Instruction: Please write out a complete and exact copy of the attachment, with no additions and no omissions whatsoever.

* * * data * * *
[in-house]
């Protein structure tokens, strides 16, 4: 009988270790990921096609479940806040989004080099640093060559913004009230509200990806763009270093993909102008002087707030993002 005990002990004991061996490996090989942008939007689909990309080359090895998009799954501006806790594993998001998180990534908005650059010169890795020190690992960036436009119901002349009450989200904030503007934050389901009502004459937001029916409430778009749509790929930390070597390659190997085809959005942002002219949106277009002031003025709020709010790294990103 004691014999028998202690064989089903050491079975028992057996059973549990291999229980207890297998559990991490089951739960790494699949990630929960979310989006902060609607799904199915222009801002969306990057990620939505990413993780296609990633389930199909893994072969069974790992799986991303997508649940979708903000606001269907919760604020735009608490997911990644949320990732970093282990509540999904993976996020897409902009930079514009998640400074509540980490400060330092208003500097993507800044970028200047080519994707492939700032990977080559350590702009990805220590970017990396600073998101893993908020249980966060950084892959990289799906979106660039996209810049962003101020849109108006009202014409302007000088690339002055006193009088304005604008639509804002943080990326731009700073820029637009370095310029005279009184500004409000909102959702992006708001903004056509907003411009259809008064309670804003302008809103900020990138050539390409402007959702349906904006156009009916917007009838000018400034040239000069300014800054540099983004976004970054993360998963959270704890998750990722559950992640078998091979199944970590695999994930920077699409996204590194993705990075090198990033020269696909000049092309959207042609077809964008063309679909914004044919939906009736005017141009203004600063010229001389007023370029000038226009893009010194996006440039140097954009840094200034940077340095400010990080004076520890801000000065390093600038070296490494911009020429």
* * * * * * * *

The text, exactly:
[in-house]
């Protein structure tokens, strides 16, 4: 009988270790990921096609479940806040989004080099640093060559913004009230509200990806763009270093993909102008002087707030993002 005990002990004991061996490996090989942008939007689909990309080359090895998009799954501006806790594993998001998180990534908005650059010169890795020190690992960036436009119901002349009450989200904030503007934050389901009502004459937001029916409430778009749509790929930390070597390659190997085809959005942002002219949106277009002031003025709020709010790294990103 004691014999028998202690064989089903050491079975028992057996059973549990291999229980207890297998559990991490089951739960790494699949990630929960979310989006902060609607799904199915222009801002969306990057990620939505990413993780296609990633389930199909893994072969069974790992799986991303997508649940979708903000606001269907919760604020735009608490997911990644949320990732970093282990509540999904993976996020897409902009930079514009998640400074509540980490400060330092208003500097993507800044970028200047080519994707492939700032990977080559350590702009990805220590970017990396600073998101893993908020249980966060950084892959990289799906979106660039996209810049962003101020849109108006009202014409302007000088690339002055006193009088304005604008639509804002943080990326731009700073820029637009370095310029005279009184500004409000909102959702992006708001903004056509907003411009259809008064309670804003302008809103900020990138050539390409402007959702349906904006156009009916917007009838000018400034040239000069300014800054540099983004976004970054993360998963959270704890998750990722559950992640078998091979199944970590695999994930920077699409996204590194993705990075090198990033020269696909000049092309959207042609077809964008063309679909914004044919939906009736005017141009203004600063010229001389007023370029000038226009893009010194996006440039140097954009840094200034940077340095400010990080004076520890801000000065390093600038070296490494911009020429």